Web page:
On her heels, she’s my height. Maybe an inch taller.
She has bright blue eyes, wide, clear. A big, open smile. She wore a tweedy skirt, tight, flattering. She has a great, shapely ass. Toned legs. Her arms are muscular from regular yoga.
She’s a happy participant in my city’s BDSM “scene.”
I haven’t written much about this, about the “scene,” but it’s something about which I have a conflicted set of feelings. On the one hand, I’m envious of those whose lives are just openly, joyously, rapturously, sexual, kinky even. For me, the expression of my sexuality always has had, somewhere in it, the fact of shame. Whether positively, as a presence, or negatively, as an absence. In my current state it’s mostly in that latter form. But even as an absence, it remains a presence.
Adam Phillips, in Monogamy, wrote:
Not everyone believes in monogamy, but everyone lives as though they do. Everyone is aware of lying or wanting to tell the truth when loyalty or fidelity are at stake. Everyone thinks of themselves as betraying or betrayed. Everyone feels jealous or guilty, and suffers the anguish of their preferences. And the happy few who apparently never experience sexual jealousy are always either puzzled about this or boast about it. No one has ever been excluded from feeling left out. And everyone is obsessed by what they are excluded from. Believing in monogamy, in other words, is not unlike believing in God.
This is a bit like how I feel about shame in sex. Even when I don’t feel it, I’m aware that I’m not feeling it, rather than its being simply irrelevant to my experience. It’s an essential component, even in its absence.
There’s something about the complete indifference to shame that permeates the kink and BDSM and swinger culture that is not just foreign to me, but an affirmative turn-off. It’s almost as if part of what excites me about good sex, whether it’s vanilla or kinky, is its triumph over the possibility of shame. It’s part, I think, of what draws me to dominance and submission: for (so) many women, submission is a way, personally, of escaping shame, of accessing joyousness, by symbolically abandoning agency.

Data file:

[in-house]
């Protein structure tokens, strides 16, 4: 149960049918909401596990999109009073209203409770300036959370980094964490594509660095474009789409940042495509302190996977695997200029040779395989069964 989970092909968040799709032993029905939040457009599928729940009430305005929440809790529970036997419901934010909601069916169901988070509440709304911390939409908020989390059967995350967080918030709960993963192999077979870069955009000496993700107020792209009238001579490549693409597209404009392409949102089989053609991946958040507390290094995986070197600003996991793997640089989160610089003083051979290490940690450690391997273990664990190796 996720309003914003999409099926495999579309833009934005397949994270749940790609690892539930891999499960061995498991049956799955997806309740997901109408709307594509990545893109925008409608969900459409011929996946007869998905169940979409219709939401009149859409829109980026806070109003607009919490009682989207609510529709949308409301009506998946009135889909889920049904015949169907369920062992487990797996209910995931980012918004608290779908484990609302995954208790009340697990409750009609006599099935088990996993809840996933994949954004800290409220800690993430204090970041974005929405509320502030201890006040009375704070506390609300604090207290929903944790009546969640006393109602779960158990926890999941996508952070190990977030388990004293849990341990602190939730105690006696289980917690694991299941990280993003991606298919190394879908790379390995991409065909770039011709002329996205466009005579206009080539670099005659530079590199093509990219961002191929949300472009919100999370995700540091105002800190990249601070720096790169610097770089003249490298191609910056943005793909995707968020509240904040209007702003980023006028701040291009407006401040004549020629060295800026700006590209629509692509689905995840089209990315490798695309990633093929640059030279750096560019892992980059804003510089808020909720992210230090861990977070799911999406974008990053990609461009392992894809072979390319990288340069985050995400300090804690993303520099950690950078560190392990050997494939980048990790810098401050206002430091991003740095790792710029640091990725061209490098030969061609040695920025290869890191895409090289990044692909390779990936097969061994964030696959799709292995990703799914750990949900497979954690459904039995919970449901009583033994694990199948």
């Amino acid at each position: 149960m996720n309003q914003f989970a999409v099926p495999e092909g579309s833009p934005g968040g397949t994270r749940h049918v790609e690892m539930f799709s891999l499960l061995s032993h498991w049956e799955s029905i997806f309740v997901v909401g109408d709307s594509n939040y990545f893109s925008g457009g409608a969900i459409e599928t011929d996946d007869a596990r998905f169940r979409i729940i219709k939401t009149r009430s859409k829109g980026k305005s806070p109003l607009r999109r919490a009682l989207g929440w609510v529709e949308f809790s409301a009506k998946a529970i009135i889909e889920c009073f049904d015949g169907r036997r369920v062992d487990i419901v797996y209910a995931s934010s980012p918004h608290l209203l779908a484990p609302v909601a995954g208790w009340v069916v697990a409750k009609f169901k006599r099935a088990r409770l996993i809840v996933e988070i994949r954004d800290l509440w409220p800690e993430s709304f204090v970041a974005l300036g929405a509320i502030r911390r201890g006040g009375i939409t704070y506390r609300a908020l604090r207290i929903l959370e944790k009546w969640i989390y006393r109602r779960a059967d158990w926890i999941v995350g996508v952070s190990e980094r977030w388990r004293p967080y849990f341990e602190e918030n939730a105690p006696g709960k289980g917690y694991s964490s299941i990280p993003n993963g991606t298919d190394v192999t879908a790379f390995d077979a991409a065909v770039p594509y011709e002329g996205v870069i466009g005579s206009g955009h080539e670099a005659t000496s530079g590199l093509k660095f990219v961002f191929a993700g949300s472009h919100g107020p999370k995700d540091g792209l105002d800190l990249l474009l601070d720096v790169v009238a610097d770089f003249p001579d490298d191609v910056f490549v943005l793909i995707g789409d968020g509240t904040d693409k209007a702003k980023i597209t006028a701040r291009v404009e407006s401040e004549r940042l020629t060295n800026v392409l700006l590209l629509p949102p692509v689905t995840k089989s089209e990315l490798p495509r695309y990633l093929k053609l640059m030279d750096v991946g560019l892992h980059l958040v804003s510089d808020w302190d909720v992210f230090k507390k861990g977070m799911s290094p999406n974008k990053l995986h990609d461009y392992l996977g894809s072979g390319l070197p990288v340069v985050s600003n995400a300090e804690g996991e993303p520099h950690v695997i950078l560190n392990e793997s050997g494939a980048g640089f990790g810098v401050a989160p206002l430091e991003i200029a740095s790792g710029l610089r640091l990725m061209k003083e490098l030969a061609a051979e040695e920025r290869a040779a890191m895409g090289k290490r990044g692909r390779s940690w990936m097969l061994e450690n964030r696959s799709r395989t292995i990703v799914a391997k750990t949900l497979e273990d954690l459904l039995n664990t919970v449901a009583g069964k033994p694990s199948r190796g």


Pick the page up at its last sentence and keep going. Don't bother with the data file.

If shame is rejected as even a possibility, structurally, then I look around thinking, “But what’s the point?” Sex, kink, then is reduced in my mind to a physical sensation, not an intellectual or emotional experience.
I see the irony here – irony that exists on two levels.
On the first level, many “vanilla” people read my blog and see me reducing sex to the physical, distancing it from the emotional.
And then, on the other level, kinky people answer that “But what’s the point?” question by pointing to power exchange, interpersonal dynamics, negotiation, communication, new relationship energy, and all sorts of other things.
So I see the irony. But that’s not my experience at all. As I’ve written often, I really prefer sex with women I like, women with whom I have relationships. When it’s just the insertion of Tab A into Slot B, it bores me. And while I’m not saying those in the scene are wrong about power exchange, dynamics, etc., I can’t dispense with the fact that the whole thing inevitably feels a bit… cold… to me. (It’s telling that “cold” is the opposite of “hot.”)
My date was fun.
I liked her. She’s interesting, edgy, smart. But I felt about her the same way I feel about the “scene” – like sex or adventure with her would be interesting, and maybe fun, but somehow, not at all hot. This isn’t, in any way, a diss of her. It’s a reaction to that world.
And what it all made me think? Is that I should get me a date who folds smoothly into my experience and conception of sex, and bring her into the BDSM scene with me, as a fellow traveler, and see where/how it goes.
One day, maybe I’ll “play” with my date. I don’t know. But these are the thoughts that I’m left with.